Selling your home quickly often depends on how you stage it. Emphasizing the good features and downplaying your home’s weaknesses, convinces people that it’s the home they’ve been looking for. You’re not trying to trick or fool your potential buyers, instead it’s about helping them see that the good qualities of your home outweigh the lessor ones.
We all know that curb appeal is important and many people go to the effort of cleaning up the outside, but making the inside match the outside is just as important. You only get one chance to make a first impression and you want that impression to be a good one. Here are a few tips for improving how your home shows.
- Get rid of the clutter. This might seem like a no-brainer but the fact is we generally keep more stuff than we need and our homes can appear cluttered. Give your home a good cleaning and decide what things you can live without. If you want to keep the items, rent a storage unit. If not, host a yard sale and make a little extra cash or donate to charity. Don’t be afraid to throw things away. Less is more when showing your home, although making it too sparse can be a drawback as well, so moderation is the key.
- Update the kitchens and the baths. Along with storage space, kitchens and baths are often the highest thing on a buyer’s list. Stainless appliances are worth the investment, as well as fresh cabinet doors and modern hardware. If you can’t afford new cabinet doors, paint the existing ones. In the bath, new tile or professionally cleaning the existing tile to look like new, fresh paint and a new vanity can all be worth your time and efforts.
- Storage space is a make or break for many potential buyers. Clean out your closets, pantries, attics, basements, or other storage locations to make them look bigger. The more storage it appears you have the better because people need places to store their things. If it looks like you home doesn’t have enough, it can send buyers looking elsewhere.
- Finding extra space. Often we have those little corners or odd nooks in a home that are unused spaces. Transform those spaces with a chair and small table or a bookshelf or desk into usable space. Showing your potential buyers the advantages to those locations not only creates more space but also inserts cozy relaxation areas into your home. If you have a basement that is not being used, place inexpensive rubber mats or carpets remnants on the floors and turn the space into a yoga studio or workout area.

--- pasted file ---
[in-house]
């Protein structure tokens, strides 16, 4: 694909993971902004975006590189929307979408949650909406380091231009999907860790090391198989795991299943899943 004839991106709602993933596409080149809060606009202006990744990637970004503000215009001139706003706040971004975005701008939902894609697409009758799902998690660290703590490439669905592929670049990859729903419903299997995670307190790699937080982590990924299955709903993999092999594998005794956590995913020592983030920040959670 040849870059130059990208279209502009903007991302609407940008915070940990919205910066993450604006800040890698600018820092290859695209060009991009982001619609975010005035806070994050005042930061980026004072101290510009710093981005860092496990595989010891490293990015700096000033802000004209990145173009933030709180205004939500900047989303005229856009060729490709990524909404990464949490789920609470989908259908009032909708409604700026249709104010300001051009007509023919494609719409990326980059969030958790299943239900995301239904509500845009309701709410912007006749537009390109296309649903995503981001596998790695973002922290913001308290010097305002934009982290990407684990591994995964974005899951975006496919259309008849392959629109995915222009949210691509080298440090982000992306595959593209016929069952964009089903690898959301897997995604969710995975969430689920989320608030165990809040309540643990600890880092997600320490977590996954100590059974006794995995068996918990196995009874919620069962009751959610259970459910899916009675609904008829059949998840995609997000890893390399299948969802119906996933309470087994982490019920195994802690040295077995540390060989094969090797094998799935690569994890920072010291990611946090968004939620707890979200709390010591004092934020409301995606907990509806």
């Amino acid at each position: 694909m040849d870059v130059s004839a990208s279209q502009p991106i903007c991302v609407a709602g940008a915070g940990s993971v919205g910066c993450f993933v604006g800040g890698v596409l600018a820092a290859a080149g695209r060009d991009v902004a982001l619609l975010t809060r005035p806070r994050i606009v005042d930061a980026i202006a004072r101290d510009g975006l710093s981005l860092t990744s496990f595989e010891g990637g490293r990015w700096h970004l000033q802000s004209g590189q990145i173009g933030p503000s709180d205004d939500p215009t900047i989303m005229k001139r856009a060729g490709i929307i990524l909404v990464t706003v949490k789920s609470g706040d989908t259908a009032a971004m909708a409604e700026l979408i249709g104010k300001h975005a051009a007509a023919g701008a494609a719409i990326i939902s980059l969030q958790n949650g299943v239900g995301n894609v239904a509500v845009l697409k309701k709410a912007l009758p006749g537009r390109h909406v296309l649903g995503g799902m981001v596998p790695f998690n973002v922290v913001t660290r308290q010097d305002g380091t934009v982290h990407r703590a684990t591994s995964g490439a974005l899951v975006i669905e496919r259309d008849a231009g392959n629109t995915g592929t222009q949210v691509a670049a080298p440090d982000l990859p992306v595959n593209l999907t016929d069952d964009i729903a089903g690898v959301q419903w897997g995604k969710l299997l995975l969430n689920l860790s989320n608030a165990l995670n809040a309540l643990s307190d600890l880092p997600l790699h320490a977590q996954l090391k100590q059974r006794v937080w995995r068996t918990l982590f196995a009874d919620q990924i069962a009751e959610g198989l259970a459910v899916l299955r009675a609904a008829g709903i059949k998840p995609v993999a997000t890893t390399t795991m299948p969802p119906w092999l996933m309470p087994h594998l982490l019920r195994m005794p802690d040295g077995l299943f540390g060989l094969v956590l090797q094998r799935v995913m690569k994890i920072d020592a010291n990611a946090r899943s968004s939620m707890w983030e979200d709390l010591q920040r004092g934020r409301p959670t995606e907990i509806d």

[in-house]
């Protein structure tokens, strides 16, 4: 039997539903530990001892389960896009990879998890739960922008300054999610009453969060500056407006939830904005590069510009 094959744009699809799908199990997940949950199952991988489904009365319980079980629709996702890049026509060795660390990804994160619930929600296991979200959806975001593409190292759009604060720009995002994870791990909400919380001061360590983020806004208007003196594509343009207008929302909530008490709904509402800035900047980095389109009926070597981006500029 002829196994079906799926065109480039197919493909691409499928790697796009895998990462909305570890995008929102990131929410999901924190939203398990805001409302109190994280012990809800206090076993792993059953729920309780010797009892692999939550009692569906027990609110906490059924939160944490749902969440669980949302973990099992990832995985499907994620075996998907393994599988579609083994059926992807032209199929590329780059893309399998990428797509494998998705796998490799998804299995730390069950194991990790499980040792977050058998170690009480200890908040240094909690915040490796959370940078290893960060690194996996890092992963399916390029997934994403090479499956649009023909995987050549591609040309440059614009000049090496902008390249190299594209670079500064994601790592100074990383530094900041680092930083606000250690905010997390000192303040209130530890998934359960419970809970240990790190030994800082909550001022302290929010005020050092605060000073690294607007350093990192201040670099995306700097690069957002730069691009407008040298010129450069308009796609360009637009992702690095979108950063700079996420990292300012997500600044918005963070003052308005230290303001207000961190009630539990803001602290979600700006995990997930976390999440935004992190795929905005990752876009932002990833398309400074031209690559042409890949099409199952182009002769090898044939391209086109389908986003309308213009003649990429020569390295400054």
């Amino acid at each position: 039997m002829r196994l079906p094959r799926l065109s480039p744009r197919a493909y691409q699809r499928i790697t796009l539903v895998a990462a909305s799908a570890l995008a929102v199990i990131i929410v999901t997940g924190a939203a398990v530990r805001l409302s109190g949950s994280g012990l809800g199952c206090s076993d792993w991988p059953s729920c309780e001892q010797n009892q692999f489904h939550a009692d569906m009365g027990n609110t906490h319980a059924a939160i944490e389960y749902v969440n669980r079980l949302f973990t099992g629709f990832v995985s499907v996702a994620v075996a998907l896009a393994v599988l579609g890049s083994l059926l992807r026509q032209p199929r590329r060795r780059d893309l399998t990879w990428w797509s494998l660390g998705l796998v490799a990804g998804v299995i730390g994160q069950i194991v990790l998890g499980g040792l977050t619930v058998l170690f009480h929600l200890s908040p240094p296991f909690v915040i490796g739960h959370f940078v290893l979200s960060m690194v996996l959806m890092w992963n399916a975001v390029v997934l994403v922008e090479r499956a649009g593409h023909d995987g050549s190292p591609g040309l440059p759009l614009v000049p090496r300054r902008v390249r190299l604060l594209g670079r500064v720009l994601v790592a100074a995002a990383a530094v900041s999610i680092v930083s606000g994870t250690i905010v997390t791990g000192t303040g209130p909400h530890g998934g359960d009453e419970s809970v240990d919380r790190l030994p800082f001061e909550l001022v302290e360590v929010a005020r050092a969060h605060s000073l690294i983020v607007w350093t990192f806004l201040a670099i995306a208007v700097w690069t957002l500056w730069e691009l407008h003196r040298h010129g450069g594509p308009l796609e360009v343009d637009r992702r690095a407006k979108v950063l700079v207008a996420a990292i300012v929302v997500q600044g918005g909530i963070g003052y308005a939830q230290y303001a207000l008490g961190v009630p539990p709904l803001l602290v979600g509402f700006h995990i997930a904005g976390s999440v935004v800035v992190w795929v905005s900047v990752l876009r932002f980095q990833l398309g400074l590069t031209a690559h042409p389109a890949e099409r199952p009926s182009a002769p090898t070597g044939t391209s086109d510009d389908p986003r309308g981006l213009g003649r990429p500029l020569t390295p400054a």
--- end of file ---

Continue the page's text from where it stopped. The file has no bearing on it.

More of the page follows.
- Lack of lighting. Great lighting shows off the beauty of you home and you want people to see it. Many homes don’t have adequate lighting, so try for 100 watts per 50 square foot, while paying attention to install the right type of lighting in the locations. Ambient, task and accent lighting are all important.
- Paint, the cheap makeover. Fresh paint in neutral colors such as warm tans, honey, soft blues and greens are all great colors to paint your home. Many people are no longer looking for white rooms and find color more relaxing. Do stay away from bold colors because they seem to cause buyers to shy away. If you want darker colors, paint an accent wall to draw attention to a feature you don’t want your buyers to miss out on such as a fireplace or the outside view.
- Fix visible issues. Missing floorboards, cracks in the ceiling, walls or flooring are all usually inexpensive to fix and are points for buyers to walk away or ask for reductions in your selling price because they are afraid they might be potential problems with the home. Get rid of that worry by getting rid of cosmetic or other issues before showing your home.
All or most of these fixes can be completed in DIY projects by you, without having to spend a lot of money. Do these things before attempting to sell your home and you are well on the way to making a good first impression with your potential buyers.
Our guest author, Kiersten Gurry, is a freelance writer in Flagstaff, Arizona. She writes on a wide variety of topics in the home improvement industry specializing in ornamental artwork. In her spare time she writes for First Impression Security Doors.